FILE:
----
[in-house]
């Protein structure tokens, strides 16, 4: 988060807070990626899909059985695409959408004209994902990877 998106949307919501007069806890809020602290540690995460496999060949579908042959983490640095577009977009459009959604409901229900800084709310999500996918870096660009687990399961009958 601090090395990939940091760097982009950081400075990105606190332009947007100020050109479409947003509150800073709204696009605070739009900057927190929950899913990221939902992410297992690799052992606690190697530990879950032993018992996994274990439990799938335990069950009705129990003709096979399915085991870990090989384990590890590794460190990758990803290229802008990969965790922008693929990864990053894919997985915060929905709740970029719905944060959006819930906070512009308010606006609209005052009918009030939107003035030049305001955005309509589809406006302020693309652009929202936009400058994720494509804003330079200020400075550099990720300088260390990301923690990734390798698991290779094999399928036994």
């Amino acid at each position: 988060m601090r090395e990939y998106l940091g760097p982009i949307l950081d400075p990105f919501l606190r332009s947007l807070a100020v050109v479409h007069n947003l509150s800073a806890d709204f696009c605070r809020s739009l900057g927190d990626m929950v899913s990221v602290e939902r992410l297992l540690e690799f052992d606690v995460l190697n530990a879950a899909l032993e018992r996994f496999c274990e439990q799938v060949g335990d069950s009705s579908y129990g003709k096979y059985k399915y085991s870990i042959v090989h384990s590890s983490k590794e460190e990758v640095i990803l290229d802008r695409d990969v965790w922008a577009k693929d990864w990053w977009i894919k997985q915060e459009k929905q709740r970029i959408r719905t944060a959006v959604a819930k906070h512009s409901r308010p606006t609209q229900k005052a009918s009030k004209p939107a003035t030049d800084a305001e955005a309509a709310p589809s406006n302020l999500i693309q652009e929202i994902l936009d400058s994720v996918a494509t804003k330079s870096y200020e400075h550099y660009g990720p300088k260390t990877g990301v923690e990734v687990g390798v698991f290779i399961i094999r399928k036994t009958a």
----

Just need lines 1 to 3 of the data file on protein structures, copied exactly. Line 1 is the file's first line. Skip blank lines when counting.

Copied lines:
[in-house]
């Protein structure tokens, strides 16, 4: 988060807070990626899909059985695409959408004209994902990877 998106949307919501007069806890809020602290540690995460496999060949579908042959983490640095577009977009459009959604409901229900800084709310999500996918870096660009687990399961009958 601090090395990939940091760097982009950081400075990105606190332009947007100020050109479409947003509150800073709204696009605070739009900057927190929950899913990221939902992410297992690799052992606690190697530990879950032993018992996994274990439990799938335990069950009705129990003709096979399915085991870990090989384990590890590794460190990758990803290229802008990969965790922008693929990864990053894919997985915060929905709740970029719905944060959006819930906070512009308010606006609209005052009918009030939107003035030049305001955005309509589809406006302020693309652009929202936009400058994720494509804003330079200020400075550099990720300088260390990301923690990734390798698991290779094999399928036994």
């Amino acid at each position: 988060m601090r090395e990939y998106l940091g760097p982009i949307l950081d400075p990105f919501l606190r332009s947007l807070a100020v050109v479409h007069n947003l509150s800073a806890d709204f696009c605070r809020s739009l900057g927190d990626m929950v899913s990221v602290e939902r992410l297992l540690e690799f052992d606690v995460l190697n530990a879950a899909l032993e018992r996994f496999c274990e439990q799938v060949g335990d069950s009705s579908y129990g003709k096979y059985k399915y085991s870990i042959v090989h384990s590890s983490k590794e460190e990758v640095i990803l290229d802008r695409d990969v965790w922008a577009k693929d990864w990053w977009i894919k997985q915060e459009k929905q709740r970029i959408r719905t944060a959006v959604a819930k906070h512009s409901r308010p606006t609209q229900k005052a009918s009030k004209p939107a003035t030049d800084a305001e955005a309509a709310p589809s406006n302020l999500i693309q652009e929202i994902l936009d400058s994720v996918a494509t804003k330079s870096y200020e400075h550099y660009g990720p300088k260390t990877g990301v923690e990734v687990g390798v698991f290779i399961i094999r399928k036994t009958a």